Arguably no whole position has seen its early-round draft stock plummet in recent years quite like poor running back. A combination of moving towards more of a passing league, more of a running back-by-committee league, the increasingly punishing nature of modern defensive players and the number of late-draft steals like Arian Foster are among factors rapidly diminish the halfback’s value.
Yet nearly every team can benefit massively from a game-changing toter of the rock. Heck, Adrian Peterson went retro on the league and carried the Minnesota Vikings to the playoffs last year (who’da thunk, a running back!) but on the flip side he’s the last top-10 runner to actually deliver on value, and he was drafted back in 2006.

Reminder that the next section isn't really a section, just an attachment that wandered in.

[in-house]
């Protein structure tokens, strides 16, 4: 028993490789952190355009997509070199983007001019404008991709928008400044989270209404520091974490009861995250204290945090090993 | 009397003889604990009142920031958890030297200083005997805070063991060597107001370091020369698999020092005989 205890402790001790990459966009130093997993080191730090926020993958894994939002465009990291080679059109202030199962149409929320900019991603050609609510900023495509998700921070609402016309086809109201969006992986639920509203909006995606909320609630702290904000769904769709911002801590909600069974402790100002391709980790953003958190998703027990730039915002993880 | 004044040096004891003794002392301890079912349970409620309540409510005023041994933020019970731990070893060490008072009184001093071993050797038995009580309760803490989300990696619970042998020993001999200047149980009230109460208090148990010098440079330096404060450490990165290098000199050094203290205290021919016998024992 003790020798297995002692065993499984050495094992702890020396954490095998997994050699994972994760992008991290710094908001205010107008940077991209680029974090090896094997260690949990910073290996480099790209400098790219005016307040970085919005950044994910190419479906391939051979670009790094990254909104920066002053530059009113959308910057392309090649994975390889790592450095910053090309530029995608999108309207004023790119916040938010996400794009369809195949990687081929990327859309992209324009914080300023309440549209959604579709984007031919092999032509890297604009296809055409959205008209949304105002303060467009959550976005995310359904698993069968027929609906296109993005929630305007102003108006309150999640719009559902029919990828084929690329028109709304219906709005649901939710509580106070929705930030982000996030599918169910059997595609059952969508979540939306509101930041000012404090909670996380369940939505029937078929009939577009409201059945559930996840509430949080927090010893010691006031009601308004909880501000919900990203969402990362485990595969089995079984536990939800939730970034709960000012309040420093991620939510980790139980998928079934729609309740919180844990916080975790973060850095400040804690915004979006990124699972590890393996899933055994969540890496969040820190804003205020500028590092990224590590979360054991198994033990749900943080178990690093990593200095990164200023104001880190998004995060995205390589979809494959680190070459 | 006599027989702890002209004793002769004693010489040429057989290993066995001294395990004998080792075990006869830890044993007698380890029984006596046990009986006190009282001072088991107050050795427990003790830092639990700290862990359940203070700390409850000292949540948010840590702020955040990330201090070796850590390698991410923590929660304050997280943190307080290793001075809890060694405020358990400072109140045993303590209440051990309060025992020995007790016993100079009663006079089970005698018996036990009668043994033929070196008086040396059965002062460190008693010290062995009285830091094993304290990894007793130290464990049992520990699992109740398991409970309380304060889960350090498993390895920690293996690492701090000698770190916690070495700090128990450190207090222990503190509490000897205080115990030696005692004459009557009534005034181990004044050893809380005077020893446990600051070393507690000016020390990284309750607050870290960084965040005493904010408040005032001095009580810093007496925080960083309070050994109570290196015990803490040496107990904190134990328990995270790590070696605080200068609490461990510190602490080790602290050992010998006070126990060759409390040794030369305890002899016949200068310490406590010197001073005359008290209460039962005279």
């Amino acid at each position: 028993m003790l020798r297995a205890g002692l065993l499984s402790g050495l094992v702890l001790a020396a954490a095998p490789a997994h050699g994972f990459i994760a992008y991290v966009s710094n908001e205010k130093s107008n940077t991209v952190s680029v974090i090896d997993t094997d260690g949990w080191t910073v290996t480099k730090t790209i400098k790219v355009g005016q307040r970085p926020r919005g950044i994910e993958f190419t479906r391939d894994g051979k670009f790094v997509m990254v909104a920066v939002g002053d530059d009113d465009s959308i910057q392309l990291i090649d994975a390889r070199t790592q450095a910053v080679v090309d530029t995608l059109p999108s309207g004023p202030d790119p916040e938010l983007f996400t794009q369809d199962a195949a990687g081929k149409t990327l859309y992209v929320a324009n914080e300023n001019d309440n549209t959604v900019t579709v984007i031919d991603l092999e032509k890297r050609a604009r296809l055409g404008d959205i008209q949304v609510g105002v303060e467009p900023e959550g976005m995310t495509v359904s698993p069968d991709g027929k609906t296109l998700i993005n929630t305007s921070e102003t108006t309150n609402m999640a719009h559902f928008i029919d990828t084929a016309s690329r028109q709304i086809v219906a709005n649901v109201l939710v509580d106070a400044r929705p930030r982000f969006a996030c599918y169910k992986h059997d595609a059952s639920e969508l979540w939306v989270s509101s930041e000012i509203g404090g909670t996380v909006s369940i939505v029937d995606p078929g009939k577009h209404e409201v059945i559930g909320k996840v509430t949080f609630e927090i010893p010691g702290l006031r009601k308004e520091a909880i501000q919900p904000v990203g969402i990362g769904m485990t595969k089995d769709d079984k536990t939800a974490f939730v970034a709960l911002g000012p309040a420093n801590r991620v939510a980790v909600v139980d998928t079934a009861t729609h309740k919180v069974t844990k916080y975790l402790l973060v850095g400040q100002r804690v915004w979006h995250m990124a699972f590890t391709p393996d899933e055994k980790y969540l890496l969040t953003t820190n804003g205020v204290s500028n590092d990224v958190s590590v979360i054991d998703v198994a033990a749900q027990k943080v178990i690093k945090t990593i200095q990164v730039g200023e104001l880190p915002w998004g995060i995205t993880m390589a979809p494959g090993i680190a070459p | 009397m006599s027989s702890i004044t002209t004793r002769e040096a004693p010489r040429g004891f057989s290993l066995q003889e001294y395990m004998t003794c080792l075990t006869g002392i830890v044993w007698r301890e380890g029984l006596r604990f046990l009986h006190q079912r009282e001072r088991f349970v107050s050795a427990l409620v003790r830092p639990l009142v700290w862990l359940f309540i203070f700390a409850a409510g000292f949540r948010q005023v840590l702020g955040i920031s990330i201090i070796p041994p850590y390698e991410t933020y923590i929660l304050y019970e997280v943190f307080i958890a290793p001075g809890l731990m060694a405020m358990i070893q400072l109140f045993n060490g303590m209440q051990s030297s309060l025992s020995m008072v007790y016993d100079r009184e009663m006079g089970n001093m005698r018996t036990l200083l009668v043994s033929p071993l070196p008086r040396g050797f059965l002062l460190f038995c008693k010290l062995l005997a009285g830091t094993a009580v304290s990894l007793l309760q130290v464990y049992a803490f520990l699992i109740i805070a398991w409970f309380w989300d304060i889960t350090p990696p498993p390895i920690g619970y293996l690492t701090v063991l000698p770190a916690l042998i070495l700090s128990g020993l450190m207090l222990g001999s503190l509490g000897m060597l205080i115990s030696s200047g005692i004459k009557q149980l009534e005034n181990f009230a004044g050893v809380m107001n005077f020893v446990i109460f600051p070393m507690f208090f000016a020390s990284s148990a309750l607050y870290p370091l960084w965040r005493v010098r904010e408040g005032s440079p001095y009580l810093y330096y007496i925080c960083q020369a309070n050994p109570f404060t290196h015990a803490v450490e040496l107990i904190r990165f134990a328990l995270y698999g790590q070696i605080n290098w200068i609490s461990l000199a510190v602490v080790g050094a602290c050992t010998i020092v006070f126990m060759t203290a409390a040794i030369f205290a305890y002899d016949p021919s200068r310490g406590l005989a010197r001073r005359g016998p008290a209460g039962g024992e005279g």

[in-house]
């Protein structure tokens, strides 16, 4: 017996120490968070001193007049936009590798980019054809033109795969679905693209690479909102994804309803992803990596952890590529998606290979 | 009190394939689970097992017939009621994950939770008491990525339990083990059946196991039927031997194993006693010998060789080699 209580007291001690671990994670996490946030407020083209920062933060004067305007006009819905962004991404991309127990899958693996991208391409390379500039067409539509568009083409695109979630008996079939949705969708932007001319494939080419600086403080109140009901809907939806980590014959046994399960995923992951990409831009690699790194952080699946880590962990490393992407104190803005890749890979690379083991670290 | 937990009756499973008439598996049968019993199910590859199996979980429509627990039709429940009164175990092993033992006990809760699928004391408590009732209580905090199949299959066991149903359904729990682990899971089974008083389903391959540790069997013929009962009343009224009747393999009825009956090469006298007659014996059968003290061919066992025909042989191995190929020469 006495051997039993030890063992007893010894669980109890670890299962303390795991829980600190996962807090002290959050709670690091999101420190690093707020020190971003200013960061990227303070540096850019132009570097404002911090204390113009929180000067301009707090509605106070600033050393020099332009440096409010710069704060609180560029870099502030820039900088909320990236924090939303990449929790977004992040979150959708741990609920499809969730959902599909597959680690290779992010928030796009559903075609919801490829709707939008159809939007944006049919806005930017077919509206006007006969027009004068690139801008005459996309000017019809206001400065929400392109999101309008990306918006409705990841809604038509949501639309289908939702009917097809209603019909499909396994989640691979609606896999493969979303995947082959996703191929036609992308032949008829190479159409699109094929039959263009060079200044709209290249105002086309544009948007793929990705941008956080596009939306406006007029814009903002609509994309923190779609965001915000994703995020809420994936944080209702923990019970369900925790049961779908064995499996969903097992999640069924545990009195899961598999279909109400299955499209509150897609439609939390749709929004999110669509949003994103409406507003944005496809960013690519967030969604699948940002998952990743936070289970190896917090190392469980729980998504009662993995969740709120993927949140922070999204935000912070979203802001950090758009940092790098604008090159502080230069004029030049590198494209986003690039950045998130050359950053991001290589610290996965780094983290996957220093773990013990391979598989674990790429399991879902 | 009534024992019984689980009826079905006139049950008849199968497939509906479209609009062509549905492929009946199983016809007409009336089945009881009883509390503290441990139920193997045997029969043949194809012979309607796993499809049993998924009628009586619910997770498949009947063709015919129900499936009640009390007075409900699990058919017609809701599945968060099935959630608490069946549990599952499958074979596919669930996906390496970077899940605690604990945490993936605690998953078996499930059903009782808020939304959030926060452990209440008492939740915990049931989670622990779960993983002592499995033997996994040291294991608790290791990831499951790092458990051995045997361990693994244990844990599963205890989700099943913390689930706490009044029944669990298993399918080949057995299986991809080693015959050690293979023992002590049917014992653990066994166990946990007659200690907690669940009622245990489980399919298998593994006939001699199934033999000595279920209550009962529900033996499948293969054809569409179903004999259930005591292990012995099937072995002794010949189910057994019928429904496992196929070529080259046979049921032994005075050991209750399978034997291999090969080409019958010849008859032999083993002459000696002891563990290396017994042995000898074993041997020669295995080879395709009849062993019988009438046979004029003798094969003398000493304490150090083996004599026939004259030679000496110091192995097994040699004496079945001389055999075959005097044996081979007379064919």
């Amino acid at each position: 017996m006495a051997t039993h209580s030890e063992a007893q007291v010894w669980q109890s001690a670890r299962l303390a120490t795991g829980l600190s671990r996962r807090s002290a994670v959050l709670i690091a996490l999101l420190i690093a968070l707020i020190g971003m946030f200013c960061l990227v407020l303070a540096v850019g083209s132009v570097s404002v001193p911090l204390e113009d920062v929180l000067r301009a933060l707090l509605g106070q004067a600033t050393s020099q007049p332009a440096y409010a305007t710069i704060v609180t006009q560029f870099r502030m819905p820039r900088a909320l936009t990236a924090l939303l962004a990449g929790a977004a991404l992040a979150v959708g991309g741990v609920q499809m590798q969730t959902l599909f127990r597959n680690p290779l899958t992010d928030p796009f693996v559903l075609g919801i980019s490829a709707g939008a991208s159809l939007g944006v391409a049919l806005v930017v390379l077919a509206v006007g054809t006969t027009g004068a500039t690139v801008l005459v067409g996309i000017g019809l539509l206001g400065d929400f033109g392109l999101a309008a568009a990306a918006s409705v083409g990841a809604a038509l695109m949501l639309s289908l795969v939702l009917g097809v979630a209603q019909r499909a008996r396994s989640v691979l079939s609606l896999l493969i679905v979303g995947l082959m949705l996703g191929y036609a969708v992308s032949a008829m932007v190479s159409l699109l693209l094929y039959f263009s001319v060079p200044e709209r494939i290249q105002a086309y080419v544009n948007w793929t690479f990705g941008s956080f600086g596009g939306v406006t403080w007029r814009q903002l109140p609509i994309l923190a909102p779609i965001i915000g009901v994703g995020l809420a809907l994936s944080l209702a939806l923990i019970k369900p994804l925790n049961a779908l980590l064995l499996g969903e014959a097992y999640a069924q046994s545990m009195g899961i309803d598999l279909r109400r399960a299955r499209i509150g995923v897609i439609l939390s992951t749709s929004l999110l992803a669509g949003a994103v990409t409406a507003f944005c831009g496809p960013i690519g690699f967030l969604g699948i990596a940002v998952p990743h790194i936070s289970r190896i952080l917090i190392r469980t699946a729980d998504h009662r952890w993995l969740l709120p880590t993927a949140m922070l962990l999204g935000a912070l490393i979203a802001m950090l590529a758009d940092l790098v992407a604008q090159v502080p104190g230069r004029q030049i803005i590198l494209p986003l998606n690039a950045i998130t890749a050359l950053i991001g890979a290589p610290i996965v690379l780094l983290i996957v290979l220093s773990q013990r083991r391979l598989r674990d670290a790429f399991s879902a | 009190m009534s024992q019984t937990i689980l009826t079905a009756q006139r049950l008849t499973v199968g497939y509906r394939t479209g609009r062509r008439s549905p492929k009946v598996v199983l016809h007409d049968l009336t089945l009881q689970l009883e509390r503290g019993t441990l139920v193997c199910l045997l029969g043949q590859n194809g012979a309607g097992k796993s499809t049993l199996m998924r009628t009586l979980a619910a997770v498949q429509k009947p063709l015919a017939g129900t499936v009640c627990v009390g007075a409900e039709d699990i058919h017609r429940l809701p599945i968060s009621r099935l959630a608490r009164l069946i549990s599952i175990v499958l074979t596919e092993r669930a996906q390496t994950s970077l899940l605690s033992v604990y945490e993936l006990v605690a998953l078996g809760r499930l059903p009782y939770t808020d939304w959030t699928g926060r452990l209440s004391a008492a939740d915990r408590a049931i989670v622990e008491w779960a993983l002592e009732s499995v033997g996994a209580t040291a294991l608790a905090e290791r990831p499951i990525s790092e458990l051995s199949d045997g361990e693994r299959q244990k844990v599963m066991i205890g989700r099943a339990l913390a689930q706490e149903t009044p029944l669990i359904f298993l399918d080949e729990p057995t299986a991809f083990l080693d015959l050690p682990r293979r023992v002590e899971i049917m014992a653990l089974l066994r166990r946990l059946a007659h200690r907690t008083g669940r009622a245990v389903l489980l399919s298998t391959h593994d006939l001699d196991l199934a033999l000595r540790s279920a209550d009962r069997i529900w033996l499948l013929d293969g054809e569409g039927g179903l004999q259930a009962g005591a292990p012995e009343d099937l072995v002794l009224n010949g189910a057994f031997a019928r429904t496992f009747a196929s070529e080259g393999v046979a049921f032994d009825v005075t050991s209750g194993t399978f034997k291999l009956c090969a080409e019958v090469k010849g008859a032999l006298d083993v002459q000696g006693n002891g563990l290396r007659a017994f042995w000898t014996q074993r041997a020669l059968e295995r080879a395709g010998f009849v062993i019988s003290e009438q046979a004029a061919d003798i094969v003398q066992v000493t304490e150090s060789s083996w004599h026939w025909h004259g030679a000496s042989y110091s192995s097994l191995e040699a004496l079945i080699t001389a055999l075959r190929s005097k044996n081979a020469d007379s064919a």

If his past 20 games are any indicator, however, C.J. Spiller could do just that, not to mention the promise 2012 rookie Trent Richardson has shown.
In an attempt to evaluate how much value has been returned on first-rounders at this position in recent years, I’ve compiled each first-round selection from 2006-2010 (leaving out any player with less than three seasons of experience) and added a value rating relative to draft spot. Each pick is evaluated from -3 to +3 depending on value expected by draft slot versus value delivered and promise shown, and the bolded names went top 10.
Picks in the top 10 of the NFL draft are graded harsher than picks 11-32 due to the heightened value expected from the top. At the bottom of the spreadsheet I’ve included the composite “Safe Rating” value, evaluating the position’s overall return on pick position in recent years. This attempts to compare the risk involved in drafting each position at the top of the draft, not weighting how valuable one position is over another.